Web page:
STELTER: And these biggest of stories, this tectonic shifts, they're sometimes the hardest to cover. You wrote for your year-end piece on CNN.com that these populists in countries like England and an Italy used unusually blunt language, you wrote and set out complex issues and simply terms.
You said, "It is not an ideology that can be challenged with facts or tempered with reason. It is emphatically anti-factual, anti- intellectual, anti-science."
Now, this is all uniquely challenging to cover as a reporter, isn't it?
WARD: It really is. And I think for two main reasons. Firstly, there's a deep antipathy mainstream media at the moment, and it's stronger than I have ever felt to be before. And a lot of people view us as part of the problem and that makes it very difficult when you're going to someone in good faith to have a conversation and you're finding that there's all this hostility being directed towards you. That then makes you defensive.
I mean on Twitter now, I can't even tell you the barrage of abuse I get every time I appear on television. So, that's part of the problem.
The second part of the problem is, especially for someone like me, I've devoted the last 14 years of my life, Brian, to traveling the world, to trying to understand geopolitical issues, to trying to understand Islam and terrorism, and sometimes I find myself, you know, trying to engage with narratives that simply don't seem to be based in fact as far as I'm concerned. They are in a much more guttural, emotional response to larger forces in the world.
So, it's difficult to come back and say, let's take a more nuanced approach when a lot of people just don't want to hear that right now.
STELTER: Right. There's almost nothing more powerful than fear. It sounds like the conversation in the U.S. about a post-truth era is the same conversation you're hearing elsewhere in the world. I'm interested to hear you say you hear anti-media rhetoric coming from people because we've heard so much of that from Donald Trump in America, but you're saying it's being echoed in other democratic countries.
WARD: It's being echoed across the whole of the west. It really is extraordinary, both in the U.K., but we've seen it spread across Europe. I think that Britain was sort of the canary in the coal mine, if you will, with the Brexit vote. That was the first moment that we really understood that this was large, deep-seated, tectonic shift as I said before and now, we've seen it spreading further and further across the entire West.
So, it is difficult as a journalist to be confronted with a lot of that hostility that I talked about, a lot of these fake news that we have seen proliferating online, claiming that --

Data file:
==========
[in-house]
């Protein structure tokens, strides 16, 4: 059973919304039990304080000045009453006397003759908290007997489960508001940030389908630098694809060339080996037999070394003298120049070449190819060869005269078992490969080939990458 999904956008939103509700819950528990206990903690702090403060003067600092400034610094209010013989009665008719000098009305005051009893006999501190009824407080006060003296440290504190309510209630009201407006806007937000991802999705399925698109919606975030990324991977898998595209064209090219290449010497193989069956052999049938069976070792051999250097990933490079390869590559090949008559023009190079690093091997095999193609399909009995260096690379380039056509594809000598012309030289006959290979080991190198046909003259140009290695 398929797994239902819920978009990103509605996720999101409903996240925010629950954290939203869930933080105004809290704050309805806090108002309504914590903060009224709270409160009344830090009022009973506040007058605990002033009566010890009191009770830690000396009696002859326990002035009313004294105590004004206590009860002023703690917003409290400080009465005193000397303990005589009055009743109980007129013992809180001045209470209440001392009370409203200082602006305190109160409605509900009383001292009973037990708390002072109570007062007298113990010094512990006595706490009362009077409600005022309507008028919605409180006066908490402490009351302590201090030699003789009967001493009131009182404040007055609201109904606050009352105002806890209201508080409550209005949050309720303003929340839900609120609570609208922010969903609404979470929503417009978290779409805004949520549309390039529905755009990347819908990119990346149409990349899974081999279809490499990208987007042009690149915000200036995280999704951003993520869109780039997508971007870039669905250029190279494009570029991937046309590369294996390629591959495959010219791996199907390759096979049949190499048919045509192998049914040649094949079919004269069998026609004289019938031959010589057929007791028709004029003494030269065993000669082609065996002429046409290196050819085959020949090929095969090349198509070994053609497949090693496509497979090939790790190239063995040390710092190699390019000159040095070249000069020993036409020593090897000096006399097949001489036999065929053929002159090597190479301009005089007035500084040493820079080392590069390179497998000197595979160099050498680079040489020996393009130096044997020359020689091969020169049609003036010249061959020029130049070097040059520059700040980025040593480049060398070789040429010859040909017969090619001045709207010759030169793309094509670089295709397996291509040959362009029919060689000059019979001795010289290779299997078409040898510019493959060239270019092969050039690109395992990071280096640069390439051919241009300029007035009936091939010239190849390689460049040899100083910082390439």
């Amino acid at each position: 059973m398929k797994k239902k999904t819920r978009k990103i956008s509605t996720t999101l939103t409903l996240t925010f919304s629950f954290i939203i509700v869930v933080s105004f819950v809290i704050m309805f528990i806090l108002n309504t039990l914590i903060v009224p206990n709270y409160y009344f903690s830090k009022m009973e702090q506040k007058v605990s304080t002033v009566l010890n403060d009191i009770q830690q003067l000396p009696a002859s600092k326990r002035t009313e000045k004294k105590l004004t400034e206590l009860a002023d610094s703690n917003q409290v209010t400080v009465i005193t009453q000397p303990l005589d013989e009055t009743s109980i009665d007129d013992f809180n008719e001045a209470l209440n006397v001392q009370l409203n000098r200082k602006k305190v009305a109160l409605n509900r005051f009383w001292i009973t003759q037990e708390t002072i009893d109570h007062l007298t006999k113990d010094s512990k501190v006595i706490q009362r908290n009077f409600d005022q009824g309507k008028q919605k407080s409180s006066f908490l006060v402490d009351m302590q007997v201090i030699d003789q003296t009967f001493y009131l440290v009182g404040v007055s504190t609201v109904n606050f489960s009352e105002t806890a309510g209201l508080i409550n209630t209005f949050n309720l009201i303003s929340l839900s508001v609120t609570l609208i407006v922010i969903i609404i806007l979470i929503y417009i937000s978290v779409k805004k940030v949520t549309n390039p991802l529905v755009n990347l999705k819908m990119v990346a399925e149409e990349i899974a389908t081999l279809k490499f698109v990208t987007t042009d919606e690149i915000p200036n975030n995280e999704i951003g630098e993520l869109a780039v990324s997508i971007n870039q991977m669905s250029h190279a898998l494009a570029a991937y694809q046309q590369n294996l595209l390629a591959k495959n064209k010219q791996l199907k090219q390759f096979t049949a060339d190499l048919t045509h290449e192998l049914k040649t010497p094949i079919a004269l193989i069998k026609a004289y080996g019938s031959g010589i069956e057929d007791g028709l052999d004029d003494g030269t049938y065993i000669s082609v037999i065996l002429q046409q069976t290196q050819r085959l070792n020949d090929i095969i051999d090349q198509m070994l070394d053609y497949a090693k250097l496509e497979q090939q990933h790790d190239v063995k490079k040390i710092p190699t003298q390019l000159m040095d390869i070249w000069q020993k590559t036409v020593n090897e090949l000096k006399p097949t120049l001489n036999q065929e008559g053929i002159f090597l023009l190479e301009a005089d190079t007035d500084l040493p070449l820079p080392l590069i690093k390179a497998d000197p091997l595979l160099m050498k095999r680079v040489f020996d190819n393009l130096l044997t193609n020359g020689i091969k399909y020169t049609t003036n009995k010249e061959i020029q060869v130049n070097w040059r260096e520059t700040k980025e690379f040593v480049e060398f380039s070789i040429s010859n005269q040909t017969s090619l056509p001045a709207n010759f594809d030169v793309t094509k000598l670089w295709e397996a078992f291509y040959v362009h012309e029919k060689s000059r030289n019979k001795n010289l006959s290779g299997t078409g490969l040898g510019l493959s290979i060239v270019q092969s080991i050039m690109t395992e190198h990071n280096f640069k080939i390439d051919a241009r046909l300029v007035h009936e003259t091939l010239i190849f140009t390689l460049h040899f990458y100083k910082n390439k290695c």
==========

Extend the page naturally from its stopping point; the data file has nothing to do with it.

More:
XXX further across the entire West.
WARD: So it is difficult as a journalist to be confronted with a lot of that hostility that I talked about, a lot of this fake news that we have seen proliferating online, claiming that everything we say is lies, that it's all garbage, that the media has some kind of an agenda, that we work for the CIA, that we love terrorists.
I mean, at a certain point, one loses track of all of these, sort of, allegations and accusations being leveled our way. I don't think you can win over everybody at the end of the day. You just have to, sort of, keep your head down, try to do your job, try to pick up as much information as you can -- and you do. As I said before, you have to listen; you have to approach things from its flip side as well. You have to try to understand these larger, deeper movements that are taking place.
STELTER: And you were in Moscow back in December. And, of course, Russia is going to be a very interesting story, Moscow an important dateline now. The American media spotlight's going to be on Moscow, even more than it had been before. Tell us, is it especially hard to cover the Kremlin as an international reporter?
WARD: You know, it has become very hard, Brian. I mean, it's always been difficult. I've lived in Moscow twice now. It's always been difficult in that the Kremlin does not give a lot of access to any journalists, let alone Western journalists. So it's always been somewhat challenging. But the narrative that I was talking about, the hostility to Western journalists, nowhere is it stronger than it is in Russia.
And I can't even tell you some of the most horrific things that I have read and seen on the Internet, some of them being spread by the head of Russia Today, which is owned by the Kremlin, you know, accusing me personally of justifying the killing of the Russian ambassador to Turkey back in December, all sorts of accusations, a lot of it very intense, making it much more difficult to do our jobs.